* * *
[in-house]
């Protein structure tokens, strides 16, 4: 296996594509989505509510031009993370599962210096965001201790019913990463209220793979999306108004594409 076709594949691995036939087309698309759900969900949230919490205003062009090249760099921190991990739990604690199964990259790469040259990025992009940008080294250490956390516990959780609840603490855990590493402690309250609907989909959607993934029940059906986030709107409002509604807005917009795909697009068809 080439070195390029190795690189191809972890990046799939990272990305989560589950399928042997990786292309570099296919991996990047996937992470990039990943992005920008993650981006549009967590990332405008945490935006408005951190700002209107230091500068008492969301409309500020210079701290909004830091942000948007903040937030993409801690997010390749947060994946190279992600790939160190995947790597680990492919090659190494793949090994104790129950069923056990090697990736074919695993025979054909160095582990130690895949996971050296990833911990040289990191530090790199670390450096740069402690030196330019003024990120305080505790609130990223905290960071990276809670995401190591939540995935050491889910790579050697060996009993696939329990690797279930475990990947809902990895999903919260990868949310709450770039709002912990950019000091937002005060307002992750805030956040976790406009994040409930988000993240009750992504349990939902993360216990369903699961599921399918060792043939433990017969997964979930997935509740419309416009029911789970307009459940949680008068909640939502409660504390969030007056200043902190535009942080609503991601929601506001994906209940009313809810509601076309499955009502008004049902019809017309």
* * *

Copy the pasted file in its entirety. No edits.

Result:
[in-house]
């Protein structure tokens, strides 16, 4: 296996594509989505509510031009993370599962210096965001201790019913990463209220793979999306108004594409 076709594949691995036939087309698309759900969900949230919490205003062009090249760099921190991990739990604690199964990259790469040259990025992009940008080294250490956390516990959780609840603490855990590493402690309250609907989909959607993934029940059906986030709107409002509604807005917009795909697009068809 080439070195390029190795690189191809972890990046799939990272990305989560589950399928042997990786292309570099296919991996990047996937992470990039990943992005920008993650981006549009967590990332405008945490935006408005951190700002209107230091500068008492969301409309500020210079701290909004830091942000948007903040937030993409801690997010390749947060994946190279992600790939160190995947790597680990492919090659190494793949090994104790129950069923056990090697990736074919695993025979054909160095582990130690895949996971050296990833911990040289990191530090790199670390450096740069402690030196330019003024990120305080505790609130990223905290960071990276809670995401190591939540995935050491889910790579050697060996009993696939329990690797279930475990990947809902990895999903919260990868949310709450770039709002912990950019000091937002005060307002992750805030956040976790406009994040409930988000993240009750992504349990939902993360216990369903699961599921399918060792043939433990017969997964979930997935509740419309416009029911789970307009459940949680008068909640939502409660504390969030007056200043902190535009942080609503991601929601506001994906209940009313809810509601076309499955009502008004049902019809017309």